[Singapore] China Sea - Banka Strait to Singapore


Commander John William Reed (1826 - 1873)

$A 2,350

In stock

S/N: HYDRO-2757-ASI–231924

Full Title:

[Singapore] China Sea – Banka Strait to Singapore




Commander John William Reed (1826 - 1873)


Small repaired tear to left sheet edge, otherwise in good condition.


Hand coloured copper engraving.

Image Size: 

x 990mm

Paper Size: 

x 1005mm


Rare large scale hydrographic chart by W. Stanton Master R.N, made from the surveys of H.M.S. Rifleman 1865-69.

The map extends from Singapore Island to Banka Strait, from the east coast of Sumatra to 126 degrees east and, focusing on the waters south of Singapore, including extensive sounding details and sailing directions. 

First issued in 1861 this chart like most Admiralty hydrographic charts has been updated as follows: 1904 large corrections, 1913 small corrections. 

The regular updating of Hydrographic charts by the Hydrographic Office was to ensure that commanders of ships, pilots and other mariners were able to have the most to up to date information available to safely navigate foreign waters and ports as new information of changes to sea depths, sand bars, wrecks or other any other pertinent nautical information that could hinder passage became available. As updated charts were offered for sale, the earlier outdated charts in the hands of mariners, pilots, ships owners and sailors were invariably discarded, subsequently making all British Admiralty issued hydrographic charts of the period rare.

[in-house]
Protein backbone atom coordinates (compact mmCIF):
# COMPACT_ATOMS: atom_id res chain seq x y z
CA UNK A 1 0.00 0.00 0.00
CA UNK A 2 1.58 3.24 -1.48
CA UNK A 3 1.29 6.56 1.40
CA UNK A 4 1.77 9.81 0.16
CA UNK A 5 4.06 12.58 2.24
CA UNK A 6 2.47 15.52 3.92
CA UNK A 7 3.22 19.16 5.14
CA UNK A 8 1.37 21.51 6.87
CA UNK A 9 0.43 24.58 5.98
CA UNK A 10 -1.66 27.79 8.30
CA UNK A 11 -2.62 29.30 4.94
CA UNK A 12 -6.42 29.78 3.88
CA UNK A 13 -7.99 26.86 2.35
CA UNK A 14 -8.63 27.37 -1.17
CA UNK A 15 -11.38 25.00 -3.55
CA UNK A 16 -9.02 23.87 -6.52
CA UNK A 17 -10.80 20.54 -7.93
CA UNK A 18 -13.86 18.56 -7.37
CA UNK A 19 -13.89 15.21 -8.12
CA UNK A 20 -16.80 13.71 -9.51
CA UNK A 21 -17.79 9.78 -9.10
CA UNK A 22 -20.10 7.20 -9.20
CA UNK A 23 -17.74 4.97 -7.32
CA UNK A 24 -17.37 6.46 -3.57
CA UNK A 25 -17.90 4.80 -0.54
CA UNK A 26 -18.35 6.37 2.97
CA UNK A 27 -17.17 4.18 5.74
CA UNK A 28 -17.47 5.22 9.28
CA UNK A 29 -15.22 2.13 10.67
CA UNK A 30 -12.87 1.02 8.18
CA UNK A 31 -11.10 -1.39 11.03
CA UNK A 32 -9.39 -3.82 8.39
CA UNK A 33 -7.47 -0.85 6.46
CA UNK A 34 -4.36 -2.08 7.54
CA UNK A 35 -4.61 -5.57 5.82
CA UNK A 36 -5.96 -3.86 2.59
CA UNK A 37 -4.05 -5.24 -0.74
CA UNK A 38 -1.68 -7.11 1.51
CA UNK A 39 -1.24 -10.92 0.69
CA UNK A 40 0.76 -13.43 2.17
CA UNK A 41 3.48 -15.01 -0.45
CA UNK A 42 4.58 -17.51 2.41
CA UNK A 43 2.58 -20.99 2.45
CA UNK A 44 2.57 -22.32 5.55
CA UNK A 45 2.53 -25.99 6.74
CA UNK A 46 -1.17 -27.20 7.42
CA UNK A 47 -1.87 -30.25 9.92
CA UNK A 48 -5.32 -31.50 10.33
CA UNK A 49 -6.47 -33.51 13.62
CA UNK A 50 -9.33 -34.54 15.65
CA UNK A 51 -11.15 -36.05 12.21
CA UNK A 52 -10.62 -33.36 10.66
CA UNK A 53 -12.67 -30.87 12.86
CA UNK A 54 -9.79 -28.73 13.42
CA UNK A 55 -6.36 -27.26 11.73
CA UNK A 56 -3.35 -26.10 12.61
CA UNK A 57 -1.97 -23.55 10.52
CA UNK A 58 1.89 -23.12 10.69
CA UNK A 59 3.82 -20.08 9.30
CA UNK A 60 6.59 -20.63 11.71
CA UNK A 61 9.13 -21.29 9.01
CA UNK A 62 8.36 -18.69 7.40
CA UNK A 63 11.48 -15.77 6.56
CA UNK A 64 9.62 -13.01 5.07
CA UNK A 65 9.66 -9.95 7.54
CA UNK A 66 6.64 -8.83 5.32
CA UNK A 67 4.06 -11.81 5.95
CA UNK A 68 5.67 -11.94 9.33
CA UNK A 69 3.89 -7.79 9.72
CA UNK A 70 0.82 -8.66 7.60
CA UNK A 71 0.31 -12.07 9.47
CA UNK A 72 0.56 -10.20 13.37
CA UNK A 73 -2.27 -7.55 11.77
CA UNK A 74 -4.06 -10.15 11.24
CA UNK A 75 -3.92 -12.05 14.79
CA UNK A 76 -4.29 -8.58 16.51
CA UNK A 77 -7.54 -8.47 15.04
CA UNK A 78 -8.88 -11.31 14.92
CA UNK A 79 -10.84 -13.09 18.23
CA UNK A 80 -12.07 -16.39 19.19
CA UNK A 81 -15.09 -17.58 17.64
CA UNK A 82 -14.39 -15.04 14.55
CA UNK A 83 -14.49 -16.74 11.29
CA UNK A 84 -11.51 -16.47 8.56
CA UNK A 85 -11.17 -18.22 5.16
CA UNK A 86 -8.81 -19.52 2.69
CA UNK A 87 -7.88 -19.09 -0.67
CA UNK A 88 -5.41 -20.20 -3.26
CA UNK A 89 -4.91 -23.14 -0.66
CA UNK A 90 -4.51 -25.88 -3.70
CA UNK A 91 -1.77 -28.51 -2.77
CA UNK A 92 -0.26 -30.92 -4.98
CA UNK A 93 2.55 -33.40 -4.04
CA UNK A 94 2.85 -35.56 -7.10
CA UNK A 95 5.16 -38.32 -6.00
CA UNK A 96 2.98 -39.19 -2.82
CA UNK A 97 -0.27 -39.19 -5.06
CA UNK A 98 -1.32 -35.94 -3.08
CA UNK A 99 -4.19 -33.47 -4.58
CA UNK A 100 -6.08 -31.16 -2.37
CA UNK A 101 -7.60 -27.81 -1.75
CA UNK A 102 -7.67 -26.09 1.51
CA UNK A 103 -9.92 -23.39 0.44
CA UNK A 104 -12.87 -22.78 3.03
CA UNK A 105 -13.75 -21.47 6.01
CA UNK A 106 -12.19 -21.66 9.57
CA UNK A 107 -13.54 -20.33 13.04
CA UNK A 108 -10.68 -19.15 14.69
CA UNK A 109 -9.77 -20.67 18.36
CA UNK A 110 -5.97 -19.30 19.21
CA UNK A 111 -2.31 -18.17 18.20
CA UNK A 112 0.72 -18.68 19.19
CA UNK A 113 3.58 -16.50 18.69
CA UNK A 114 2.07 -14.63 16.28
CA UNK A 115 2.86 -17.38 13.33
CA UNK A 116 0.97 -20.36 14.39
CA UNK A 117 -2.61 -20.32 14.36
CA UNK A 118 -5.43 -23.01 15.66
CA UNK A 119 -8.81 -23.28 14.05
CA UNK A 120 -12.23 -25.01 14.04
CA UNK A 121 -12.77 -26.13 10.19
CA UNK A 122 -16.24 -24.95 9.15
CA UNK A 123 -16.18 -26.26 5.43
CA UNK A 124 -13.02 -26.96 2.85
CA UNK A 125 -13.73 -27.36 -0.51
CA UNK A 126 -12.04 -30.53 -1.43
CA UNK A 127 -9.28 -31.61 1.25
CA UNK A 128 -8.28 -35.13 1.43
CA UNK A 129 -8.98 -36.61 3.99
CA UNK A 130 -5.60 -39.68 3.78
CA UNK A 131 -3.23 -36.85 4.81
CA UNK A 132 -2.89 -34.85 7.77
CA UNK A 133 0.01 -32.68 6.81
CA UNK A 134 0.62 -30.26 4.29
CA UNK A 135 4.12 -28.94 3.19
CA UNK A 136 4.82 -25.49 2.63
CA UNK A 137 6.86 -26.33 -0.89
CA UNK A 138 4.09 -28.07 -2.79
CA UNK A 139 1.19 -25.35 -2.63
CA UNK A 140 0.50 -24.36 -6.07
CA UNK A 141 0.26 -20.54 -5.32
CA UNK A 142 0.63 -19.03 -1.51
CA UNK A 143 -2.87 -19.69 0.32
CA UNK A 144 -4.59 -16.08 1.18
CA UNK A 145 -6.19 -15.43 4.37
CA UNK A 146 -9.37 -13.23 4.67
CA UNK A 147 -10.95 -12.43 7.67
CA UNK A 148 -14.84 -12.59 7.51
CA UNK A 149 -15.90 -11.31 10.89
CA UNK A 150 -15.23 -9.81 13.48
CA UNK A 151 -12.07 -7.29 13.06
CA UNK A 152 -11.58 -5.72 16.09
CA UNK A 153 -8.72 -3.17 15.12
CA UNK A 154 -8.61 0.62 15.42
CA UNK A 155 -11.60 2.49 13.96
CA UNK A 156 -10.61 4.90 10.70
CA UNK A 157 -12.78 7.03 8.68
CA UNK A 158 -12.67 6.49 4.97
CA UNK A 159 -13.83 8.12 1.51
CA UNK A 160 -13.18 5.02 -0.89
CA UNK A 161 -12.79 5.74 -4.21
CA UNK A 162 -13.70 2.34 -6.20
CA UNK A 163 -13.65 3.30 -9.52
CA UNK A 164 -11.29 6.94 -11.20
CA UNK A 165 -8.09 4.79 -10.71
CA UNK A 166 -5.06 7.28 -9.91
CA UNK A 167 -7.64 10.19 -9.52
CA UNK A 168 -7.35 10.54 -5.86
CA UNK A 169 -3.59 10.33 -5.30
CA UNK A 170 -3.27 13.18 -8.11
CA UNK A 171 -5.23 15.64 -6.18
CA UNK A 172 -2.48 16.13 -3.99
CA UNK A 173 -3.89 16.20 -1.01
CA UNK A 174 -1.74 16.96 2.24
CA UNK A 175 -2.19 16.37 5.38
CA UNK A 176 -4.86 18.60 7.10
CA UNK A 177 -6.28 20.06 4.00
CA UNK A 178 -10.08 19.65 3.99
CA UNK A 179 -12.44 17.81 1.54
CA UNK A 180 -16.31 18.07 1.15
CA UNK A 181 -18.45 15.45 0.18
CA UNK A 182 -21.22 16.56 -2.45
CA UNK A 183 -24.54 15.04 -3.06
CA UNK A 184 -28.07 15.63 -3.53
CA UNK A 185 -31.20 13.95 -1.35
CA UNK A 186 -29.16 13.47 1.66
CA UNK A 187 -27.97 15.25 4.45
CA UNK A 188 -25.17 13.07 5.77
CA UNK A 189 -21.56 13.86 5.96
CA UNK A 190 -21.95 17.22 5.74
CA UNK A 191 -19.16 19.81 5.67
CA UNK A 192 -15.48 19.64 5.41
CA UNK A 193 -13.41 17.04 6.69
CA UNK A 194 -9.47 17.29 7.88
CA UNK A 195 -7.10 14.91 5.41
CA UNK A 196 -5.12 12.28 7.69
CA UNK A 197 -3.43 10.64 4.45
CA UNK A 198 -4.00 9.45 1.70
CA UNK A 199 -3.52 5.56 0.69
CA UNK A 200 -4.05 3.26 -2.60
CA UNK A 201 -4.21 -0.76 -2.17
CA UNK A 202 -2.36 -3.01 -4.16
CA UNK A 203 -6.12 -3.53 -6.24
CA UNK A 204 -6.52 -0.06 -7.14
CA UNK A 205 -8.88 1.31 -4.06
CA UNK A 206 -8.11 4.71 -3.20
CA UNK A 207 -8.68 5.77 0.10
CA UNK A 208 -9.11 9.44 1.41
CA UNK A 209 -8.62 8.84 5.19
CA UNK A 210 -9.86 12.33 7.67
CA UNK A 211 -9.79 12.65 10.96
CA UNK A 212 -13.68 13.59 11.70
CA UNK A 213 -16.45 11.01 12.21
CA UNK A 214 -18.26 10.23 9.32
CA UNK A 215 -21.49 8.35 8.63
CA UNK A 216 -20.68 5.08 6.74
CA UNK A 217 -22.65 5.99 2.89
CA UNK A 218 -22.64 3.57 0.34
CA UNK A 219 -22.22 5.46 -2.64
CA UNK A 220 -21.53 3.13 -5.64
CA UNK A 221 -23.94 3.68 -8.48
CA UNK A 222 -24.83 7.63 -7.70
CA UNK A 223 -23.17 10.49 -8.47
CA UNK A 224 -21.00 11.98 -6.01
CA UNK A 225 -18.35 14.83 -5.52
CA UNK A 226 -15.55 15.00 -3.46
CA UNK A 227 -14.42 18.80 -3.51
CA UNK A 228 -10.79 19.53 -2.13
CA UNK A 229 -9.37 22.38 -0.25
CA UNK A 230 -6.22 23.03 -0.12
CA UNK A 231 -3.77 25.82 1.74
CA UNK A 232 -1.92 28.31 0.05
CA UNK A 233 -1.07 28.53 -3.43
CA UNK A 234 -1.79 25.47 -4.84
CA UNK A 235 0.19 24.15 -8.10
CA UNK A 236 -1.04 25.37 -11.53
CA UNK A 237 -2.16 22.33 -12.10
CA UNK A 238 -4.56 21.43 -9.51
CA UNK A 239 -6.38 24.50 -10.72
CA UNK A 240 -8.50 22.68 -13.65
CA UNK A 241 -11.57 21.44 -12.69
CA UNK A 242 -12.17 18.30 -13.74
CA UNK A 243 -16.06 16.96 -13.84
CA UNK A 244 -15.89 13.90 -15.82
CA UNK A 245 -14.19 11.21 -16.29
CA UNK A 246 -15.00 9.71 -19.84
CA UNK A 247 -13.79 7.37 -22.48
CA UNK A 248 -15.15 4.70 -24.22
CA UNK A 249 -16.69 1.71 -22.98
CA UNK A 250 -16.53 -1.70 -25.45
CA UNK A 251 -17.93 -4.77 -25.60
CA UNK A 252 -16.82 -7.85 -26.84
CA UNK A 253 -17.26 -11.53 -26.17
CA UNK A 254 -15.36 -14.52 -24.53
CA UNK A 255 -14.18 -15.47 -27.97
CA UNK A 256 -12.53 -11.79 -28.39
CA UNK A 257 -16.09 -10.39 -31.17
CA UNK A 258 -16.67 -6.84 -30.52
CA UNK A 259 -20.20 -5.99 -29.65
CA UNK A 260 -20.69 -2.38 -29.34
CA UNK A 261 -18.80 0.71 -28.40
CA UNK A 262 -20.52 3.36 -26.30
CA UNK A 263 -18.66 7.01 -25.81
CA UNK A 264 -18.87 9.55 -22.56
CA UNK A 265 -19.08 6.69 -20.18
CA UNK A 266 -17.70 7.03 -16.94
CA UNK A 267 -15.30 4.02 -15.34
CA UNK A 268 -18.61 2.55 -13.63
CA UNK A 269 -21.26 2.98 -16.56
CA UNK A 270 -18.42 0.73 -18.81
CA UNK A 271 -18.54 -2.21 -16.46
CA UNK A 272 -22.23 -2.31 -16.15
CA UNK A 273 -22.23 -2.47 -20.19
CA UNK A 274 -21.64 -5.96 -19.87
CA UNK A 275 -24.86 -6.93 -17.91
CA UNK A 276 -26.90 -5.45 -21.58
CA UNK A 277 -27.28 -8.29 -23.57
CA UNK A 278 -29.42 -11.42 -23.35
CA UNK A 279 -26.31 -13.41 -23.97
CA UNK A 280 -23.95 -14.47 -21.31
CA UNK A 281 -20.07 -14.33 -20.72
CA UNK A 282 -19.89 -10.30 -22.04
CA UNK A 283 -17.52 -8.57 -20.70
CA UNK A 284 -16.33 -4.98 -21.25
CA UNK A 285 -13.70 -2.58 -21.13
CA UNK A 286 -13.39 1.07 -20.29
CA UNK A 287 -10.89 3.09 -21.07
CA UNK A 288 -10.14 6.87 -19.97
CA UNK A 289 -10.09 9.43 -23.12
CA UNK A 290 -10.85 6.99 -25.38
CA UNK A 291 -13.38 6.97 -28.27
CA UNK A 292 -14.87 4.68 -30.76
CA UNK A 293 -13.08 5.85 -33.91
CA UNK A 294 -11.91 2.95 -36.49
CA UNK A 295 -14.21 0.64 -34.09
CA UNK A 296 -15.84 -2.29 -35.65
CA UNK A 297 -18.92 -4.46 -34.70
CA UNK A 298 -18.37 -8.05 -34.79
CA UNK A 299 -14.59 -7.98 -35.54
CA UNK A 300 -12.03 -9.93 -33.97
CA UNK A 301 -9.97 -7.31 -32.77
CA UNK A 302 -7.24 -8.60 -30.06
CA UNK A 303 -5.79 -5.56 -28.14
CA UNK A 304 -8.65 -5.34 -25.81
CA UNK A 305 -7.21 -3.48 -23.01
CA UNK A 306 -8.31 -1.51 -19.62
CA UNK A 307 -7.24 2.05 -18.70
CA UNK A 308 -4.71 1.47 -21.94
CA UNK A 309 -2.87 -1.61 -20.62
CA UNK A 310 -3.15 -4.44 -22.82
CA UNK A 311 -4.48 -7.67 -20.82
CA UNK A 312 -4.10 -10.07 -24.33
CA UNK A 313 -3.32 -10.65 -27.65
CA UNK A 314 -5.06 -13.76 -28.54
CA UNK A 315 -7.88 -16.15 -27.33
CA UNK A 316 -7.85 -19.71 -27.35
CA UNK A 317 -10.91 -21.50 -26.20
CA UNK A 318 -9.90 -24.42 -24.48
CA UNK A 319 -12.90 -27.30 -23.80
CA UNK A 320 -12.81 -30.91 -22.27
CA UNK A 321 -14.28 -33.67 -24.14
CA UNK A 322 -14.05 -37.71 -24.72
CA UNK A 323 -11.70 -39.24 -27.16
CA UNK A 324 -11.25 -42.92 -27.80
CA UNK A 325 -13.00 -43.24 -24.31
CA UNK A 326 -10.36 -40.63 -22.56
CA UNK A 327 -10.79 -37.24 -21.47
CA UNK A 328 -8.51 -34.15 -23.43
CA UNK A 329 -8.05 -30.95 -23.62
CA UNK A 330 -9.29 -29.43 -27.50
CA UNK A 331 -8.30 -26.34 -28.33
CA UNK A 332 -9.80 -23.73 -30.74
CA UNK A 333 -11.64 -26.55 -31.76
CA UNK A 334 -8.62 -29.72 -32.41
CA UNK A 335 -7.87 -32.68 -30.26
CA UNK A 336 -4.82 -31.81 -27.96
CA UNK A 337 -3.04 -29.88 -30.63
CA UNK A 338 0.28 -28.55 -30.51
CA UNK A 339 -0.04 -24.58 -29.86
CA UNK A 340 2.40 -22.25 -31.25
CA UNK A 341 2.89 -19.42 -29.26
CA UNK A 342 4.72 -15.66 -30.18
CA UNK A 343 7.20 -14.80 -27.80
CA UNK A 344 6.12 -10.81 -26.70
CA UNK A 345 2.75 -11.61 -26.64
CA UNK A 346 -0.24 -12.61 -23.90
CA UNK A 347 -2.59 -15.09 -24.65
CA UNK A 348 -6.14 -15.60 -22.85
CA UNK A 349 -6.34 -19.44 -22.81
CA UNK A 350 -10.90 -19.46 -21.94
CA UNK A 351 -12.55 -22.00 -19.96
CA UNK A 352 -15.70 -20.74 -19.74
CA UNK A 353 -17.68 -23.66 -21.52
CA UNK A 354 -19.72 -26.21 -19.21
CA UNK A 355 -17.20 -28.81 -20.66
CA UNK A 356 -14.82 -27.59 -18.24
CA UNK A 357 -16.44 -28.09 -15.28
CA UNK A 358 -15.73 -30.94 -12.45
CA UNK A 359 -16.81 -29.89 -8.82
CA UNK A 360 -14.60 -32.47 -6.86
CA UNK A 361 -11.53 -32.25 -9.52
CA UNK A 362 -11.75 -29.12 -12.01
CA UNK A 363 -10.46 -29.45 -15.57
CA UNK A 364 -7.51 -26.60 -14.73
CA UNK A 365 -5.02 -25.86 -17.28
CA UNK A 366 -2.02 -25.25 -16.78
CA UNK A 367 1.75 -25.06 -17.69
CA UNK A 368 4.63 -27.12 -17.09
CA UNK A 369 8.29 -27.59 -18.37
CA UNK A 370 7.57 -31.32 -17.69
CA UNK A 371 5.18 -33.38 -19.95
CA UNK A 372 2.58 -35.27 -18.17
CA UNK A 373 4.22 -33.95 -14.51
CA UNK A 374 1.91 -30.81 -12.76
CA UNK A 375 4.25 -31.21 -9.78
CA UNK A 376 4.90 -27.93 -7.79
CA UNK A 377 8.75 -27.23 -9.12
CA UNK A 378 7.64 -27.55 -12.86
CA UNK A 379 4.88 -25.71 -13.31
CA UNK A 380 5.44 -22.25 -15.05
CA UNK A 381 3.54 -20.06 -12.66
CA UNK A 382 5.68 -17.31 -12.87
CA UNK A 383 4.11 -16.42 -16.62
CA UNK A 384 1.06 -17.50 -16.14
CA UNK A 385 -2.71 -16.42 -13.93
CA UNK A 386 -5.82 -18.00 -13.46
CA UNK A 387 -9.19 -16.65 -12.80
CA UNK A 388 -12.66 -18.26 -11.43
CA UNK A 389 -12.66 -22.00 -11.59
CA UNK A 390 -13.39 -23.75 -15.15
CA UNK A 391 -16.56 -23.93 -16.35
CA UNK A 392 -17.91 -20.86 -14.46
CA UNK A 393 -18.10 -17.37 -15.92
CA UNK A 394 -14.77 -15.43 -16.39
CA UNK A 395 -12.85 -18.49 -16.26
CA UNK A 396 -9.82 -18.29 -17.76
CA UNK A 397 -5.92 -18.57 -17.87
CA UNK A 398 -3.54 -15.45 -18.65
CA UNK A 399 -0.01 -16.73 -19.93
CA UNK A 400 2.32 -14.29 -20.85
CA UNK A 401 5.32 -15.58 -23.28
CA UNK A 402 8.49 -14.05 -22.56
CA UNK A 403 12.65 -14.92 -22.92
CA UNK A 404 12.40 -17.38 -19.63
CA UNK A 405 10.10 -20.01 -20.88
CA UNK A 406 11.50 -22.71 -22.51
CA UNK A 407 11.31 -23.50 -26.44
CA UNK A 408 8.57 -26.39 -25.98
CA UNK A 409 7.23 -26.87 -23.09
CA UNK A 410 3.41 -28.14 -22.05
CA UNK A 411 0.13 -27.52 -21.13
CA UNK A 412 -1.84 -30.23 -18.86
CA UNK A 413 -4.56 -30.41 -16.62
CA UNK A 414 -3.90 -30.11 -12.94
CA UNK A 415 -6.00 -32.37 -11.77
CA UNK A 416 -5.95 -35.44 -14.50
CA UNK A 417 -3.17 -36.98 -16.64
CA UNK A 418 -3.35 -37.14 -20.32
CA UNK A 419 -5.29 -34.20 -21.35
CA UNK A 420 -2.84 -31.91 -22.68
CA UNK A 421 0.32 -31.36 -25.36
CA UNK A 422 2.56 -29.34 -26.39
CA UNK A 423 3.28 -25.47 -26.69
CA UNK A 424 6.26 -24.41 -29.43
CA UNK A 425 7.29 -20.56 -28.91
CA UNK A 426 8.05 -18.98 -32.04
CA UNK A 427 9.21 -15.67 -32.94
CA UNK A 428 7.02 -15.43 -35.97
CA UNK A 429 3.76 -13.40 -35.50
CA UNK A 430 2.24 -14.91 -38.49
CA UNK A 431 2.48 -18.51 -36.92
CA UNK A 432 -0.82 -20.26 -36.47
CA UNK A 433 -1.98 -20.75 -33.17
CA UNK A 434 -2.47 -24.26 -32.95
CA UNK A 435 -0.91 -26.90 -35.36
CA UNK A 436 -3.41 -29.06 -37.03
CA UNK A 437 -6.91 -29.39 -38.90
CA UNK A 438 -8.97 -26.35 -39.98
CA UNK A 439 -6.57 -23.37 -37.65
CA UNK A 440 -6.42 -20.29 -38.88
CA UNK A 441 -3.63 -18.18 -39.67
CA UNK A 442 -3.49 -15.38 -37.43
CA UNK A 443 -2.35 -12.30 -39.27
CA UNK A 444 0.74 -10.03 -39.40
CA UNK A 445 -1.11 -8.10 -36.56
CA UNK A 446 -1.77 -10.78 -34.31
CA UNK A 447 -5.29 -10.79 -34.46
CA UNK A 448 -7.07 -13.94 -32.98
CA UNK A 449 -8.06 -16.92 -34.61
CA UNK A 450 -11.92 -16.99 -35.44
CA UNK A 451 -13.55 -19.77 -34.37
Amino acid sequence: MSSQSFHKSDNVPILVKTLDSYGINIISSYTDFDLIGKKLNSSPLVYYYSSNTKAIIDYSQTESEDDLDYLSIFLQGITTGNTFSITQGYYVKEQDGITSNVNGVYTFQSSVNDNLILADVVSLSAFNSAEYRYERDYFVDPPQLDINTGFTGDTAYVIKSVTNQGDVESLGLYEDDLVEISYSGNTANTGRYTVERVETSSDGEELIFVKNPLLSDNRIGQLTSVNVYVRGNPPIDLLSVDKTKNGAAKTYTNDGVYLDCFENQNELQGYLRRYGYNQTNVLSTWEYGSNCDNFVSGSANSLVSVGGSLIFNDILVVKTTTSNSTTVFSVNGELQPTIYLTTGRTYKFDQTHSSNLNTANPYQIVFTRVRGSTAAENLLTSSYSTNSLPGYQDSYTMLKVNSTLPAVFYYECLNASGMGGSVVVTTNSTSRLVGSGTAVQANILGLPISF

John William Reed (1826-1873) 
was a British naval officer active in the East Indies and the Pacific in the middle part of the 19th century. Reed was born in Sheerness, near Chatham, Kent, England. The son of a Royal Navy shipwright, john joined the navy as a clerk in 1840. Looking for a more active duty, he became an assistant to a Master of the Royal Navy, and was promoted to second master in July of 1851. In 1853 records place him in the South Pacific where, working on board the HMS Saracen, he was part of a team dispatched to survey the Fijian Coast, the later the coasts of Taiwan, Korea, Japan. By 1856 he had risen to become an Assistant Surveyor. The HMS Saracen was decommissioned in 1860 and Reed returned to England where he was reassigned to duties in the North Atlantic, including visits to Labrador and Greenland. He was given command of the HMS Rifleman in 1861 and once again dispatched to the East Indies. After two years of service in the East Indies, he returned again to England, possibly due to sickness or an injury. In 1866, the HMS Rifleman was again dispatched to the East Indies, again with Reed in command. He was assigned to complete a detailed survey of the waters between Singapore and Hong Kong, the first major update to this region since the work of John Turnbull Thomson. Reed completed his seminal survey, but by 1868 his health broke down again and he returned to England and retired. His ship, the HMS Rifleman, was similarly decommissioned. He died four years later in 1873, probably from tropical diseases contracted in his travels. Edward Reed, his brother, was an important British shipwright.

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